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Math and Statistical Distributions
Probability distributions
Distribution Normal
Pareto
Pearson Type V Pearson Type VI Poisson
Power Function Rayleigh Triangular
Uniform Integer Uniform Real Weibull
Definition
The well-known Gaussian or bell curve. Most often used when events are due to natural rather than man-made causes, to represent quantities that are the sum of a large number of other quantities, or to represent the distribution of errors.
Represents the income distribution of a society. It is also used to model many empirical phenomena with very long right tails, such as city popula- tion sizes, occurrence of natural resources, stock price fluctuations, size of firms, brightness of comets, and error clustering in communication circuits.
A distribution typically used to represent the time required to complete some task. The density takes on shapes similar to lognormal, but can have a larger “spike” close to x = 0.
A distribution typically used to represent the time required to complete some task. A continuous distribution bounded by zero on the left and unbounded on the right.
Models the rate of occurrence, such as the number of telephone calls per minute, the number of errors per page, or the number of arrivals to the sys- tem within a given time period. Note that in queueing theory, arrival rates are often specified as poisson arrivals per time unit. This corresponds to an exponential interarrival time.
A continuous distribution with both upper and lower finite bounds. It is a special case of the Beta distribution with q = 1. The Uniform distribution is a special case of the Power Function distribution with p = 1.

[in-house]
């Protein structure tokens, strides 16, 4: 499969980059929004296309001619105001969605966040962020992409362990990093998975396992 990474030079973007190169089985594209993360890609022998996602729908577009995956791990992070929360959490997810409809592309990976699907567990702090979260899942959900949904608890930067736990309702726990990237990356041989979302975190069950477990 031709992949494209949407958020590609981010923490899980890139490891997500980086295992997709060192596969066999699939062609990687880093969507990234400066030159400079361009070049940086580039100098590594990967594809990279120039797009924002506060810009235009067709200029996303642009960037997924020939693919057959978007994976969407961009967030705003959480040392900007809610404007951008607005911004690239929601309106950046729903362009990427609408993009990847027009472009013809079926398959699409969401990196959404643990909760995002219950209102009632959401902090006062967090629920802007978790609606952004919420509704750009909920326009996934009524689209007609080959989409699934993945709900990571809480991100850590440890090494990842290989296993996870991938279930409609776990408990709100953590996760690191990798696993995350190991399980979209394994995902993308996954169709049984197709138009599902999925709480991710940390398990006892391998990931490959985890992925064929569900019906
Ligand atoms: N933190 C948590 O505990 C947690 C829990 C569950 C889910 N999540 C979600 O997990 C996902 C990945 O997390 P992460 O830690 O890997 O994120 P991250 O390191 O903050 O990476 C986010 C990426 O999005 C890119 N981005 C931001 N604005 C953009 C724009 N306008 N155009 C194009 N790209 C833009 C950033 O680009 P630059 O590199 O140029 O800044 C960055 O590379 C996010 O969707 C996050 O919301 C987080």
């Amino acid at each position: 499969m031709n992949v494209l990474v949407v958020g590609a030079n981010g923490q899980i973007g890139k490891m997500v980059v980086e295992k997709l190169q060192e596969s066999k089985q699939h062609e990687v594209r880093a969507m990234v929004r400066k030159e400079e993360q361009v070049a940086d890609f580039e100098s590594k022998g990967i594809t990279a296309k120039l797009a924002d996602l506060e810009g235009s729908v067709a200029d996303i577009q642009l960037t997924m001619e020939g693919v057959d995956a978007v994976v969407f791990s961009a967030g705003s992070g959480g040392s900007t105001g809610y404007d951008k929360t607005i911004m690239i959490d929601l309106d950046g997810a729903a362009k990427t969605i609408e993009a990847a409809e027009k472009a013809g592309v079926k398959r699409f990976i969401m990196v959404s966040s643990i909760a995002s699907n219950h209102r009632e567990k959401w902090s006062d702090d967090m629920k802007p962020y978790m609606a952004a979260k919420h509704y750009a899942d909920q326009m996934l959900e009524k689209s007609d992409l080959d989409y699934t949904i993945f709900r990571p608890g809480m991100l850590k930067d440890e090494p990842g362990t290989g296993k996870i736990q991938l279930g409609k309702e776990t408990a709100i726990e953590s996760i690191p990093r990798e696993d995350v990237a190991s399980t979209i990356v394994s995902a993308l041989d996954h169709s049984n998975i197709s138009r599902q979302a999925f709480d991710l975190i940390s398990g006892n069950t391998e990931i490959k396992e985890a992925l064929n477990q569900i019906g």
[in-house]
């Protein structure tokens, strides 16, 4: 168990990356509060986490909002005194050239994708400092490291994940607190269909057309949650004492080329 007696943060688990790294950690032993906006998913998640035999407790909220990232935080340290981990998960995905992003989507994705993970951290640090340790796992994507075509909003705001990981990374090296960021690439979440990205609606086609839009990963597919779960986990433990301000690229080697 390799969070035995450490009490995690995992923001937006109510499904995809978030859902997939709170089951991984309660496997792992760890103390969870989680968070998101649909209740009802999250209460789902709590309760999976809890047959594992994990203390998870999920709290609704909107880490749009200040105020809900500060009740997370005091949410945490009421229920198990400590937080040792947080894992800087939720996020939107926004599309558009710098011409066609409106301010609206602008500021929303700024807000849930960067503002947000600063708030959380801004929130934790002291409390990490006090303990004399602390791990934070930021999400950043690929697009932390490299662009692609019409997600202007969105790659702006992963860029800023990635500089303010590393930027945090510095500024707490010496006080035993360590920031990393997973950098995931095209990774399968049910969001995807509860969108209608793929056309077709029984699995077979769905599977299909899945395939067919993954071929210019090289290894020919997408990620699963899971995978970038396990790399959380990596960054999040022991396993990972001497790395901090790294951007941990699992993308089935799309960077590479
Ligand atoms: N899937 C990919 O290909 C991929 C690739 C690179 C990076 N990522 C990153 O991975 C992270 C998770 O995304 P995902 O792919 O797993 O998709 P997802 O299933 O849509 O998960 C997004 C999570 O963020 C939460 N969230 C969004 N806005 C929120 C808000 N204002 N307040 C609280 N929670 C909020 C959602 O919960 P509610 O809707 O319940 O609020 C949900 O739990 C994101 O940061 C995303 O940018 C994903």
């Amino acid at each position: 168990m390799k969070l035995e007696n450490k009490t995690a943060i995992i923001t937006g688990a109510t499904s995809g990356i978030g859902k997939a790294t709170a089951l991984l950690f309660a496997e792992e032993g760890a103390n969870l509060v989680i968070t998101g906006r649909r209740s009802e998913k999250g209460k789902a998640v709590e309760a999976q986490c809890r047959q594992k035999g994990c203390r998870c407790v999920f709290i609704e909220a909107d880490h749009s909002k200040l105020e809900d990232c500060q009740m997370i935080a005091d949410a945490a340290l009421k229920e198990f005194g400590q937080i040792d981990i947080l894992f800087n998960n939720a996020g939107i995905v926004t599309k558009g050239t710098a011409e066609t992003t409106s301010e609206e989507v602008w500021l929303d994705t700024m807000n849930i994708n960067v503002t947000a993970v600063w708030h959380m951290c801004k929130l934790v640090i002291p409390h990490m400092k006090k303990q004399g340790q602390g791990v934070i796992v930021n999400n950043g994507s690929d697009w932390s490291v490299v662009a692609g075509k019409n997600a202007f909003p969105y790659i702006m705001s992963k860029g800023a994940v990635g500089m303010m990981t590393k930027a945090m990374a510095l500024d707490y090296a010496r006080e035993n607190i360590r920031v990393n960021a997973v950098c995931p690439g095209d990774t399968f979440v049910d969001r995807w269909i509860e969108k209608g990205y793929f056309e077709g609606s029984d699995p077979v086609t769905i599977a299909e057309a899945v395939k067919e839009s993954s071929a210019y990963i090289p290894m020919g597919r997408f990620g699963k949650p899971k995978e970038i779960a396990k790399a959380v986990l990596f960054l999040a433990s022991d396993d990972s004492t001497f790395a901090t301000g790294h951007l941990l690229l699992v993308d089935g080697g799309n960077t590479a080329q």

Frequently used to represent lifetimes because its hazard rate increases lin- early with time, e.g. the lifetime of vacuum tubes. This distribution also finds application in noise problems in communications.
Usually more appropriate for business processes than the uniform distribu- tion since it provides a good first approximation of the true values. Used for activity times where only three pieces of information (the minimum, the maximum, and the most likely values) are known.
Describes a integer value that is likely to fall anywhere within a specified range. Used to represent the duration of an activity if there is minimal infor- mation known about the task.
Describes a real value that is likely to fall anywhere within a specified range. Used to represent the duration of an activity if there is minimal information known about the task.
Commonly used to represent product life cycles and reliability issues for items that wear out, such as the time between failures (TBF) or time to repair (TTR) for mechanical equipment.
These distributions and their arguments are described more fully in the Help of blocks that use them.
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